• Where the country of ultimate destination is the United States, the notice confirms that such goods are outside the scope of the FTR.  EEI need not be filed in the case of goods licensed by a US federal government agency, where the country of ultimate destination is the United States or similar circumstances.
  • The notice confirms that goods that are transported in-bond through the United States do not trigger the EEI filing requirement.  But the notice revises the FTR to make clear that this is not because such shipments are excepted, but because these shipments are outside the scope of the FTR and, therefore, are not subject to the regulations in the first place.
  • The new Rule also removes the exemption from filing EEI in 30.37 for temporary goods or temporarily imported goods. Temporary shipments of goods valued at more than $2,500 or that require a license must be filed in AES.
  • The notice makes several points in connection with the postdeparture reporting program.
    • Though several commenters were concerned about the limited commodities available for postdeparture reporting and requested additions, the proposed commodity-based postdeparture program will not be implemented.
    • The Census Bureau and CBP have agreed to continue the moratorium on accepting new applications for postdeparture filing, pending the development of a new program that can collect advanced export information, facilitate trade and address national security concerns.  Guidelines on the application process for this new program will be issued in the future.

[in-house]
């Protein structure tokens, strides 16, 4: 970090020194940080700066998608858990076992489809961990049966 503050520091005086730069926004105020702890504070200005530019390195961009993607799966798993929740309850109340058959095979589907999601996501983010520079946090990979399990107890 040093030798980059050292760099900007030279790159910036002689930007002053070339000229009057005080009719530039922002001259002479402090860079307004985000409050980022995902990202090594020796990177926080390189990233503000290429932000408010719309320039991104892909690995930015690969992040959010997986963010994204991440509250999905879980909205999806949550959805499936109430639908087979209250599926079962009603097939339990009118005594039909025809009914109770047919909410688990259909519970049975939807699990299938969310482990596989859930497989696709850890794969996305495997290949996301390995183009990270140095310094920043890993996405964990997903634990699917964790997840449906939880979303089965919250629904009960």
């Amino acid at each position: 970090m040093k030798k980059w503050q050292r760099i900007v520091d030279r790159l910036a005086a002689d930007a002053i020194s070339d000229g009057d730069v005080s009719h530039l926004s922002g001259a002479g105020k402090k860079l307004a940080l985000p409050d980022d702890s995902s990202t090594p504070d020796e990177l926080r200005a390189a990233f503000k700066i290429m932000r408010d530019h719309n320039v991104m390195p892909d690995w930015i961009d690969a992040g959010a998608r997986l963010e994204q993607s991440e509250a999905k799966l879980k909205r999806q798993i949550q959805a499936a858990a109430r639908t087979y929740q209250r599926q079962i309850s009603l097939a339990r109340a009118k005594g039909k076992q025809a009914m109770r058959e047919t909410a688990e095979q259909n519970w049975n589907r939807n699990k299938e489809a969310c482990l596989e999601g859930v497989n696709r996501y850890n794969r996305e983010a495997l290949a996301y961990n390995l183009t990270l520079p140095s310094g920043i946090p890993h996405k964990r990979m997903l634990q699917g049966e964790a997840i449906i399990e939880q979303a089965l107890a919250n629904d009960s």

• The notice confirms that there will be no change to the requirement to report postdeparture shipments no later than five (5) calendar days from the date of export.  Despite concerns that this did not allow enough time, the Census Bureau reviewed the data and found that only a small percentage of approved postdeparture USPPIs reported their EEI after five (5) calendar days.
  • The notice confirms that EEI must be filed for used self-propelled vehicles regardless of value and destination.  No exemptions will be permitted.
  • The Final Rule adds the Nuclear Regulatory Commission to the list of items for which EEI is required.
  • The Final Rule adds a requirement to fax the Kimberley Process Certificate to the Census Bureau prior to export.
  • Generally, shipments originating in the United States destined for Canada are exempt from EEI requirements.  But there are exceptions to this exemption, and the Final Rule revised the text to clarify that those exceptions, listed in 30.36(b)(1-7), must be filed the same as all other exports.
  • The notice confirms that the port of export for shipments by overland transportation is where the goods cross the US border into Canada or Mexico, including transshipments.
  • The Census Bureau added language to Sec. 30.37 to clarify that EEI filing is not required for certain exports of technical data and defense service exemptions; Army, Diplomatic and Fleet Post Office; shipments exported under license exception baggage (BAG); certain shipments designated to Country Group E:1; and other reasons.